French scientists are marveling over a 30,000-year-old virus buried in the Siberian permafrost.
In new research published in the journal Proceedings of the National Academy of Sciences, it’s yet another ‘Frankenvirus’, or ‘giant virus’ (Mollivirus sibericum). It’s the fourth type of prehistoric giant virus to be discovered since 2003 – and the second by this team.
Researchers are concerned with their findings; the virus may come in contact with people in the face of climate change and melting ice the earth currently finds itself in.
“A few viral particles that are still infectious may be enough, in the presence of a vulnerable host, to revive potentially pathogenic viruses,” one of the lead researchers, Jean-Michel Claverie, told AFP.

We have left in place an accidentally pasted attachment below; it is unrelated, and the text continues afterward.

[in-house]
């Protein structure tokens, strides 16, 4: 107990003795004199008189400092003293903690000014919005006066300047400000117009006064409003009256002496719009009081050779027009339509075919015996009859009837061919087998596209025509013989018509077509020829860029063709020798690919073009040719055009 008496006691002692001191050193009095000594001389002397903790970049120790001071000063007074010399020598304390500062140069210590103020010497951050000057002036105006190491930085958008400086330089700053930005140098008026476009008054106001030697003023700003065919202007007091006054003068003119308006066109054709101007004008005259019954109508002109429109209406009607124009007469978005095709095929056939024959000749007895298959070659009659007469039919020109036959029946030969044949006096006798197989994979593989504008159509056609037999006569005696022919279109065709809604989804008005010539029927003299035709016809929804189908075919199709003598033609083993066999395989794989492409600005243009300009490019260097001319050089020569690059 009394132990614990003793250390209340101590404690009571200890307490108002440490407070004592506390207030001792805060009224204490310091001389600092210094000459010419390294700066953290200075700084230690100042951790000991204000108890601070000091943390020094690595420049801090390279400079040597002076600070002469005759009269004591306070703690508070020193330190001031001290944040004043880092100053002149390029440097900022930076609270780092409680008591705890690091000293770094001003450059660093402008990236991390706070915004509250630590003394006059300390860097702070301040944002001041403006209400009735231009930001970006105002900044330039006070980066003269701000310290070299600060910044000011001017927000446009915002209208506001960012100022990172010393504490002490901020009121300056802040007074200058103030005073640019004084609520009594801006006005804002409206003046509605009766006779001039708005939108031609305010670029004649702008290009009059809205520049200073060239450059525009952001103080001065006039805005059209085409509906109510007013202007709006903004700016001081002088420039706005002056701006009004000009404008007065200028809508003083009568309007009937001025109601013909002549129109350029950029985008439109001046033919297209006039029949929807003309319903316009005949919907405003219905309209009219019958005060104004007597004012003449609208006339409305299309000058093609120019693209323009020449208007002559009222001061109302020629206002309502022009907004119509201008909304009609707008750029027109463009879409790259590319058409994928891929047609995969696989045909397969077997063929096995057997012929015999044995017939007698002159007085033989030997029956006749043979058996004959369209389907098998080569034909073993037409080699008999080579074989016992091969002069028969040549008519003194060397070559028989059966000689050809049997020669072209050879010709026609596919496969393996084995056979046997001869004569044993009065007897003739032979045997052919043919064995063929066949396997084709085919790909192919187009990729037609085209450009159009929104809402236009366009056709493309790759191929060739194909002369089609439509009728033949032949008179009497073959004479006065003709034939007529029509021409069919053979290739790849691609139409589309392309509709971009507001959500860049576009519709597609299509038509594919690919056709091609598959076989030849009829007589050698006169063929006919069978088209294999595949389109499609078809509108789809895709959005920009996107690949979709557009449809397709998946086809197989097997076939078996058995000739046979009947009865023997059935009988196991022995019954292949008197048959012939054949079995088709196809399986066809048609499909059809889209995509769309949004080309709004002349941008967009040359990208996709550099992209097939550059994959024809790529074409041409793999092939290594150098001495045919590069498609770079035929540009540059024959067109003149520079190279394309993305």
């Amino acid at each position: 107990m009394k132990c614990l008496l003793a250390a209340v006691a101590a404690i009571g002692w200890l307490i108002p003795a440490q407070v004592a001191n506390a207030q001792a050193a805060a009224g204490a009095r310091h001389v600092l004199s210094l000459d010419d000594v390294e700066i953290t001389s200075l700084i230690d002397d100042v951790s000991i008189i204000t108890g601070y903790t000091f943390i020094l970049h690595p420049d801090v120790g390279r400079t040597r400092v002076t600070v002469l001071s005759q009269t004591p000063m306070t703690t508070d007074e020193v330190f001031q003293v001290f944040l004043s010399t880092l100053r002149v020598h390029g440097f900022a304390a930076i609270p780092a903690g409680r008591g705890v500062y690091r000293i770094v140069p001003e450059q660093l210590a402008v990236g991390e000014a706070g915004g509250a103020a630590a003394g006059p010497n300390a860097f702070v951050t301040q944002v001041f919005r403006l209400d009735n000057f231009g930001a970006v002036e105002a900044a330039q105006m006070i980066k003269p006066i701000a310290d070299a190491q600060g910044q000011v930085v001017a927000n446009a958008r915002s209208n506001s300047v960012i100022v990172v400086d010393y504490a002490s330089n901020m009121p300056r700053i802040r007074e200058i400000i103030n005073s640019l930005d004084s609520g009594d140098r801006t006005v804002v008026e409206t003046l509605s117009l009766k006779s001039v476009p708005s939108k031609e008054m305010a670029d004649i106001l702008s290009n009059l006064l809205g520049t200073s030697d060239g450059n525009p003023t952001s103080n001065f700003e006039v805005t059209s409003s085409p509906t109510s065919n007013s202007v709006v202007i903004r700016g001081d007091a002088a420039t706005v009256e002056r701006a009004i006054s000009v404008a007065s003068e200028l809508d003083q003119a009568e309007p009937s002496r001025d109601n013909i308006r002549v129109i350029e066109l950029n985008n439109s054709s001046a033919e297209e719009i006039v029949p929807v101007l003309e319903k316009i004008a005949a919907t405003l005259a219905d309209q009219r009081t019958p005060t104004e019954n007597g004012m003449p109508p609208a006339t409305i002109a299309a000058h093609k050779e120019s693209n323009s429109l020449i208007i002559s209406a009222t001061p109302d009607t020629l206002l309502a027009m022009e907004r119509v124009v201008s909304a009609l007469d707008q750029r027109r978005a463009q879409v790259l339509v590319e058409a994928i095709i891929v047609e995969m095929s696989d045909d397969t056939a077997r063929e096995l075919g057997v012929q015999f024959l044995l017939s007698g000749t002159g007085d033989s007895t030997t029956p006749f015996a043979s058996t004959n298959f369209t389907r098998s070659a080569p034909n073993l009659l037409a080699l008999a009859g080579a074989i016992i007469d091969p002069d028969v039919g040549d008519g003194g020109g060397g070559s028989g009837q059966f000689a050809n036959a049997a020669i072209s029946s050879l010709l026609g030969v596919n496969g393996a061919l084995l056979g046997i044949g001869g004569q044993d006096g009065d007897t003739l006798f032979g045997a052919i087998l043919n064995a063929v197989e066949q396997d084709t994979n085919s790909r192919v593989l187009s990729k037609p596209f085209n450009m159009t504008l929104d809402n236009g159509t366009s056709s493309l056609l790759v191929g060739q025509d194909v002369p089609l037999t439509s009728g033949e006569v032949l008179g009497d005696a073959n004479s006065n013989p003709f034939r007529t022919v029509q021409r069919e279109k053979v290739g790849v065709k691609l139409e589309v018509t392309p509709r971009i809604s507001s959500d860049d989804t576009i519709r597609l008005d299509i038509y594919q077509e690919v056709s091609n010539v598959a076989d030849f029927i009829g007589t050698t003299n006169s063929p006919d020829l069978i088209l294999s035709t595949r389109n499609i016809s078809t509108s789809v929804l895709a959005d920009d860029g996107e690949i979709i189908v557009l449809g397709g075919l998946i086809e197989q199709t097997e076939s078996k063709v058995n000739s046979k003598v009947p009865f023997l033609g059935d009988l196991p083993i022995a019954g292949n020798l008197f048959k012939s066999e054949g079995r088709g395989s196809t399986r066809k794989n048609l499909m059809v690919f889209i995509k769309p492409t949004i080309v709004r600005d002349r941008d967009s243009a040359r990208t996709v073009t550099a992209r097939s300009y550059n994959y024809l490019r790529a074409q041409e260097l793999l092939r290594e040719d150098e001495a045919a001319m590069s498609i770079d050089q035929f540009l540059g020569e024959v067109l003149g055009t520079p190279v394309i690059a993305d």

The regions in which these giant microbes have been found are coveted for their mineral resources, particularly oil, and will become increasingly accessible for industrial exploitation as the ice continues to melt. This could be disastrous if there’re any more giants lurking underneath the ice.
“If we are not careful, and we industrialize these areas without putting safeguards in place, we run the risk of one day waking up viruses such as small pox that we thought were eradicated,” Claverie added.
The Frankenvirus is longer than half a micron, or 0.00002 of an inch, which is why it’s a part of the ‘giant’ categorization.
The researchers plan to ‘revive’ the virus in a controlled laboratory setting, placing it in a single cell amoeba to research it closely.